Dr. Wenwen Huang awarded 2020 ZJU-Cornell Joint Seed Fund


Recently, Prof. Wenwen Huang has been awarded a ZJU-Cornell Joint Seed Fund to design and synthesize multi-stimuli responsive biomaterials. The funding is provided by Zhejiang University and Cornell China Center to support world-class research, education, collaboration and entrepreneurship across diverse communities in ZJU and Cornell.



About this joint project:

China is grappling with demographic shifts due to the global trend of rapid aging that exacerbates the burden of noncommunicable diseases and causes an urgent need to improve preventions and treatments. To address this, we are developing soft, adaptive, and responsive biomaterials using elastin: a major structural protein with high water content, tunable viscoelasticity, and biocompatibility. Using recombinant DNA technology, mechanically weak elastin can be fused with strong silk to adjust the mechanical properties of the dynamic elastin system, dubbed silk-elastin- like proteins (SELPs). We will design and synthesize reconfigurable, self-assembled SELP hydrogels with controllable properties to perform highly specific, pre-programmed functions. We will tightly integrate computational modelling and synthetic biology to design hydrogels that respond to combinatorial changes in temperature, pH, light, and electromagnetic fields. We embed computational modelling into the early stages of material synthesis to achieve time- and cost- efficiencies in generating specific targeted functions from molecular building blocks.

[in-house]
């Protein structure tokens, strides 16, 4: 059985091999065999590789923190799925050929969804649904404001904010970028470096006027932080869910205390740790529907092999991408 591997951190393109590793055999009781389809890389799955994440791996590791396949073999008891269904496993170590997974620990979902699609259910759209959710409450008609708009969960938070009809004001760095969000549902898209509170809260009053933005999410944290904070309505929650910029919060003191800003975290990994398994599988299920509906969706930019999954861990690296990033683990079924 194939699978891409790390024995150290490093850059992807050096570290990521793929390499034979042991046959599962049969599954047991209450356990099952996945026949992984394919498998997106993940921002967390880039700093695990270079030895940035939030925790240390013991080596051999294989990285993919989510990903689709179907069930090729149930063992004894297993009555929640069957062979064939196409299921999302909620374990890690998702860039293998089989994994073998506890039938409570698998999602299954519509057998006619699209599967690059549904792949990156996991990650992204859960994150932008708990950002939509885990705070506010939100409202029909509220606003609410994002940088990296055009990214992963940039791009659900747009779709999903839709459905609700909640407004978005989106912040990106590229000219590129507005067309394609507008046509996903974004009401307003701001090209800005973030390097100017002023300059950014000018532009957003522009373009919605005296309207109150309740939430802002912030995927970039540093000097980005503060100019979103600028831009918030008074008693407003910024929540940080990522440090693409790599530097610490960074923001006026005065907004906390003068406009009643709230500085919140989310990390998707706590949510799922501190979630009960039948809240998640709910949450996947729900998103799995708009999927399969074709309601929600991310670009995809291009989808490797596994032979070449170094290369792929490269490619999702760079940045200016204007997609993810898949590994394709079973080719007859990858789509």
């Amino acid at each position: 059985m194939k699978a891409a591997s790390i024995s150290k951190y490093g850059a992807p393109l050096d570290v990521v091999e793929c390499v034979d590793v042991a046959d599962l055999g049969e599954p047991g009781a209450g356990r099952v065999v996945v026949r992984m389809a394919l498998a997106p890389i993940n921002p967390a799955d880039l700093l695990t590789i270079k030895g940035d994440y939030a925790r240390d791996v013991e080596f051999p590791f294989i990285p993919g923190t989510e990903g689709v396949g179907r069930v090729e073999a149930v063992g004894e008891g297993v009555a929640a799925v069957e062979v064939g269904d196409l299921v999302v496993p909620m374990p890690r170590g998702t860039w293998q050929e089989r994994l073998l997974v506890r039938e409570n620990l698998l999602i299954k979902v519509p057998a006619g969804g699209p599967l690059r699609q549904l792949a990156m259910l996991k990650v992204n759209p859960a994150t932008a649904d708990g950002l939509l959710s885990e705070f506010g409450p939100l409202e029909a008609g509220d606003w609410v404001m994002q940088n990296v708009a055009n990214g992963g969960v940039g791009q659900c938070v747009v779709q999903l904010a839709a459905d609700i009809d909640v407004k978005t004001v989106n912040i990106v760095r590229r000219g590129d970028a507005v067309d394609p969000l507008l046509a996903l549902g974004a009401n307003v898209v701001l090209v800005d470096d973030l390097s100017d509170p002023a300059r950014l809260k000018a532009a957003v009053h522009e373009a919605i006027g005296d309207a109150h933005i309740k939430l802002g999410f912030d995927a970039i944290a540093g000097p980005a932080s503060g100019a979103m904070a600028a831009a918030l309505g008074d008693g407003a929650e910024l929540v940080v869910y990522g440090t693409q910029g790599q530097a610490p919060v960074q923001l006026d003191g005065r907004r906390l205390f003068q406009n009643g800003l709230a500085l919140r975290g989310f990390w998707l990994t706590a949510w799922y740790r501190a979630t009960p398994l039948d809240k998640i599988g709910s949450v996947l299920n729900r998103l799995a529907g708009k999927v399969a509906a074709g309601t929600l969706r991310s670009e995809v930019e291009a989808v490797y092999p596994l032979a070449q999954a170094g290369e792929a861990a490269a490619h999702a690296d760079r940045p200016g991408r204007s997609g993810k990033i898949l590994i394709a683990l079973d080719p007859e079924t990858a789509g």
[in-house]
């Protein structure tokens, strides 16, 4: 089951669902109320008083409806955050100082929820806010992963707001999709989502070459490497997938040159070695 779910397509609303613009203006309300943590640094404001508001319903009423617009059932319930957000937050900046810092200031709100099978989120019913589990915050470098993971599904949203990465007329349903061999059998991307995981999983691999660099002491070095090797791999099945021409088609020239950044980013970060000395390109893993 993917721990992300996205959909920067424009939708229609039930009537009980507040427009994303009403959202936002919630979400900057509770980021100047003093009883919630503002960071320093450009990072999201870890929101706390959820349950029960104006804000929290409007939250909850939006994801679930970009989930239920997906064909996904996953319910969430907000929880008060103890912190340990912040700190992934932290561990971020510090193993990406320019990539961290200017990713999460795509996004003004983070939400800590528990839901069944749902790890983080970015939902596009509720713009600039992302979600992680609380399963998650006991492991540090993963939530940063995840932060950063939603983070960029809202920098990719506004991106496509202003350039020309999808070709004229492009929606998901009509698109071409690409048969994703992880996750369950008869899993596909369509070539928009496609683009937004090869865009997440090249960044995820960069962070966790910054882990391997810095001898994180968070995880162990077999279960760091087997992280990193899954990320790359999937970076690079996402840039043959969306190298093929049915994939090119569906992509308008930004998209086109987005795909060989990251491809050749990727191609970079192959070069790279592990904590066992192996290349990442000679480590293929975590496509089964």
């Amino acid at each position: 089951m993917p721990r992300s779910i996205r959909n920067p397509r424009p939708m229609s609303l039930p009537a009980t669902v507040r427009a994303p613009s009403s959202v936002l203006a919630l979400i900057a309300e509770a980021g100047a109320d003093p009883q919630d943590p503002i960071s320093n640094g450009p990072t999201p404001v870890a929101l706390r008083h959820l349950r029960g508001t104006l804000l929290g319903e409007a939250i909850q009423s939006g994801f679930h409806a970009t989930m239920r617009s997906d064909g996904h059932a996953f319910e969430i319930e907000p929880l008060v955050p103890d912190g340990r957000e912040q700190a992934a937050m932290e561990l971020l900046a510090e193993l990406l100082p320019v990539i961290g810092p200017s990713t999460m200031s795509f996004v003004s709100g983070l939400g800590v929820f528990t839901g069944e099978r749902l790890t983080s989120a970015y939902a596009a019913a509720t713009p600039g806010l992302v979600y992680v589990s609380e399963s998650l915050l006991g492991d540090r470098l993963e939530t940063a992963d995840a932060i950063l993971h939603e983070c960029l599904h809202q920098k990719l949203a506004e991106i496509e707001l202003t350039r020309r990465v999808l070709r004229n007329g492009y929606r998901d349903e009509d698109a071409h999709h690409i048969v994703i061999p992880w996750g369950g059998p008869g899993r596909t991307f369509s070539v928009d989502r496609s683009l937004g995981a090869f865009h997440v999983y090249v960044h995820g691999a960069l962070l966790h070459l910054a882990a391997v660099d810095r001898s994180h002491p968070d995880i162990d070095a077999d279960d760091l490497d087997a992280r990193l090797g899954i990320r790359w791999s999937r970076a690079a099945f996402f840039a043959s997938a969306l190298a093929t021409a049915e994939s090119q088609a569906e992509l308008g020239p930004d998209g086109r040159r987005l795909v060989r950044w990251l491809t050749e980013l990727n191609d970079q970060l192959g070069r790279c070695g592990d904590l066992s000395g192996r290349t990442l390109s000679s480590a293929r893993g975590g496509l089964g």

Figure. The amino acid sequence in silk-elastin-like proteins can be specifically tailored to imbue the resulting hydrogel with a broad range of stimuli-response


About ZJE/Cornell labs:

Huang lab (ZJE, China) has extensive knowledge and expertise in the development and integration of de novo designed protein biomaterials with high throughput screening and regenerative medicine. Her lab focuses on the synthesis of tailored proteins with tunable functional properties using recombinant DNA technology and the translation of protein biomaterials for tissue engineering and controlled release systems.
Yeo’s lab (Cornell, USA) deploy bio-inspired, bottom-up, computational approaches to rationally design next-generation biomaterials and precisely obtain the desired properties and functions. His lab harness polymeric design principles developed by Nature and combine multiscale modeling with high throughput simulations to rapidly test and validate the properties of these materials for implementation.